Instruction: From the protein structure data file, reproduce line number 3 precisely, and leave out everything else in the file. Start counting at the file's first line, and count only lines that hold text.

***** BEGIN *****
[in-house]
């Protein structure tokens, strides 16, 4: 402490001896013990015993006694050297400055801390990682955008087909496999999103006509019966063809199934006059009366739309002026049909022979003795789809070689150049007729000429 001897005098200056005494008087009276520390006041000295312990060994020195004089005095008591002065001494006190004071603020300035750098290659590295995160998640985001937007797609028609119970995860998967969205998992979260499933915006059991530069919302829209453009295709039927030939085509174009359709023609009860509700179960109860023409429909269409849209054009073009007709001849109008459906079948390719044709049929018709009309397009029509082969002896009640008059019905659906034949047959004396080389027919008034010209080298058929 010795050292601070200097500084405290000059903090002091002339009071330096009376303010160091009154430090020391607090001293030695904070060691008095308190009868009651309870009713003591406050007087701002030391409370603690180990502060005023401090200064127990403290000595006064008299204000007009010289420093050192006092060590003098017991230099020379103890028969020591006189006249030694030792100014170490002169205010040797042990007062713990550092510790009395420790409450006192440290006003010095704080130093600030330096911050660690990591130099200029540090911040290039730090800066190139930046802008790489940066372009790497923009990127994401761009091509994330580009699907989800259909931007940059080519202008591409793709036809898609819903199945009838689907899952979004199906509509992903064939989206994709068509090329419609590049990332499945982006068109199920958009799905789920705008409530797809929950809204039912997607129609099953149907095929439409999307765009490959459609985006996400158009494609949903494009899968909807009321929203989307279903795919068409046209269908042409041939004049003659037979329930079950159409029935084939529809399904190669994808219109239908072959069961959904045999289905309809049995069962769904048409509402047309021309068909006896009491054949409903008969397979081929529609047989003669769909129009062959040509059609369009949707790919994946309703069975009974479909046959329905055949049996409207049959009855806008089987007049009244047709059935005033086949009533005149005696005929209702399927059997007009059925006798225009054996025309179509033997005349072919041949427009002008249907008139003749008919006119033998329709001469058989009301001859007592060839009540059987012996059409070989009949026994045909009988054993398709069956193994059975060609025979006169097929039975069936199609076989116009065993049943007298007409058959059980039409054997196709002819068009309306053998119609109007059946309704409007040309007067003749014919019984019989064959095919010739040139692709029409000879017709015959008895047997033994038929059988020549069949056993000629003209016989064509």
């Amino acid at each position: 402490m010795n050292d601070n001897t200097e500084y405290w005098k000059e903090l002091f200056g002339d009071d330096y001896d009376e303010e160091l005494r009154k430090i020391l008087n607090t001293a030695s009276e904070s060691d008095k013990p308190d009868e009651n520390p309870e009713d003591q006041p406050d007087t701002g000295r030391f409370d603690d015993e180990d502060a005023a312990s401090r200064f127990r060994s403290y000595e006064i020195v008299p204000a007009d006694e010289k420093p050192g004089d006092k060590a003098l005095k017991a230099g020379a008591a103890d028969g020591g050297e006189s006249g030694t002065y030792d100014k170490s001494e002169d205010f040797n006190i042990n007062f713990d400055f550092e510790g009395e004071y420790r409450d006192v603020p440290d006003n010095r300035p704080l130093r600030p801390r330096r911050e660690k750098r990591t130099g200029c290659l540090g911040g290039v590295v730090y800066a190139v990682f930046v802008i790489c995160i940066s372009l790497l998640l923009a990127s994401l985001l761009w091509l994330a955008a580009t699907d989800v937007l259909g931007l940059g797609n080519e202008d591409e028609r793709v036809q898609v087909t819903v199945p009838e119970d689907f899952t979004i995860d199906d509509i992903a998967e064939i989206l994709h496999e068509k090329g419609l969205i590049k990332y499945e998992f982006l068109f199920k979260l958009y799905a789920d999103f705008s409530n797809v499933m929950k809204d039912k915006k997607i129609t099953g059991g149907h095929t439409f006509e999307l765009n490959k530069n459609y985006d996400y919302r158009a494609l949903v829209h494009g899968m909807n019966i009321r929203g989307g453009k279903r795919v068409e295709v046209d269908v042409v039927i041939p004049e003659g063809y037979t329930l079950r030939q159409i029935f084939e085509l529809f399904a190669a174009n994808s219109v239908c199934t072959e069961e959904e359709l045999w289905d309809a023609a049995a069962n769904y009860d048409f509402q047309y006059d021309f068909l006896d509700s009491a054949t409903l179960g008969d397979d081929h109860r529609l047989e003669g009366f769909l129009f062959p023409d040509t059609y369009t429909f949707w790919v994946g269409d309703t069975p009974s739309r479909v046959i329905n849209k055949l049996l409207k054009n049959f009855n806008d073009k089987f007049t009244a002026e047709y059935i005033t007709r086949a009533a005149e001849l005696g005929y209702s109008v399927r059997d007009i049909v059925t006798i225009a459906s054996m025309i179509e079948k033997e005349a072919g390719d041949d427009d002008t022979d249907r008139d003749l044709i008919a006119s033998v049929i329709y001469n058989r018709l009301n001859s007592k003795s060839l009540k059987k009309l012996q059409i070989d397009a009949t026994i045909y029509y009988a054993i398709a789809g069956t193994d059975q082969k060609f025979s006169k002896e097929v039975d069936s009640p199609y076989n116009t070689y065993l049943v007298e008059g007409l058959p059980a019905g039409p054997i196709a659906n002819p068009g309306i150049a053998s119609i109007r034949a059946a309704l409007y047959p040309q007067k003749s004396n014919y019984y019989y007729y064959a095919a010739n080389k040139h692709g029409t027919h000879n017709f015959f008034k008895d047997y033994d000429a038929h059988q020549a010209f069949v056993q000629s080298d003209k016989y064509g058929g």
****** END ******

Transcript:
């Amino acid at each position: 402490m010795n050292d601070n001897t200097e500084y405290w005098k000059e903090l002091f200056g002339d009071d330096y001896d009376e303010e160091l005494r009154k430090i020391l008087n607090t001293a030695s009276e904070s060691d008095k013990p308190d009868e009651n520390p309870e009713d003591q006041p406050d007087t701002g000295r030391f409370d603690d015993e180990d502060a005023a312990s401090r200064f127990r060994s403290y000595e006064i020195v008299p204000a007009d006694e010289k420093p050192g004089d006092k060590a003098l005095k017991a230099g020379a008591a103890d028969g020591g050297e006189s006249g030694t002065y030792d100014k170490s001494e002169d205010f040797n006190i042990n007062f713990d400055f550092e510790g009395e004071y420790r409450d006192v603020p440290d006003n010095r300035p704080l130093r600030p801390r330096r911050e660690k750098r990591t130099g200029c290659l540090g911040g290039v590295v730090y800066a190139v990682f930046v802008i790489c995160i940066s372009l790497l998640l923009a990127s994401l985001l761009w091509l994330a955008a580009t699907d989800v937007l259909g931007l940059g797609n080519e202008d591409e028609r793709v036809q898609v087909t819903v199945p009838e119970d689907f899952t979004i995860d199906d509509i992903a998967e064939i989206l994709h496999e068509k090329g419609l969205i590049k990332y499945e998992f982006l068109f199920k979260l958009y799905a789920d999103f705008s409530n797809v499933m929950k809204d039912k915006k997607i129609t099953g059991g149907h095929t439409f006509e999307l765009n490959k530069n459609y985006d996400y919302r158009a494609l949903v829209h494009g899968m909807n019966i009321r929203g989307g453009k279903r795919v068409e295709v046209d269908v042409v039927i041939p004049e003659g063809y037979t329930l079950r030939q159409i029935f084939e085509l529809f399904a190669a174009n994808s219109v239908c199934t072959e069961e959904e359709l045999w289905d309809a023609a049995a069962n769904y009860d048409f509402q047309y006059d021309f068909l006896d509700s009491a054949t409903l179960g008969d397979d081929h109860r529609l047989e003669g009366f769909l129009f062959p023409d040509t059609y369009t429909f949707w790919v994946g269409d309703t069975p009974s739309r479909v046959i329905n849209k055949l049996l409207k054009n049959f009855n806008d073009k089987f007049t009244a002026e047709y059935i005033t007709r086949a009533a005149e001849l005696g005929y209702s109008v399927r059997d007009i049909v059925t006798i225009a459906s054996m025309i179509e079948k033997e005349a072919g390719d041949d427009d002008t022979d249907r008139d003749l044709i008919a006119s033998v049929i329709y001469n058989r018709l009301n001859s007592k003795s060839l009540k059987k009309l012996q059409i070989d397009a009949t026994i045909y029509y009988a054993i398709a789809g069956t193994d059975q082969k060609f025979s006169k002896e097929v039975d069936s009640p199609y076989n116009t070689y065993l049943v007298e008059g007409l058959p059980a019905g039409p054997i196709a659906n002819p068009g309306i150049a053998s119609i109007r034949a059946a309704l409007y047959p040309q007067k003749s004396n014919y019984y019989y007729y064959a095919a010739n080389k040139h692709g029409t027919h000879n017709f015959f008034k008895d047997y033994d000429a038929h059988q020549a010209f069949v056993q000629s080298d003209k016989y064509g058929g």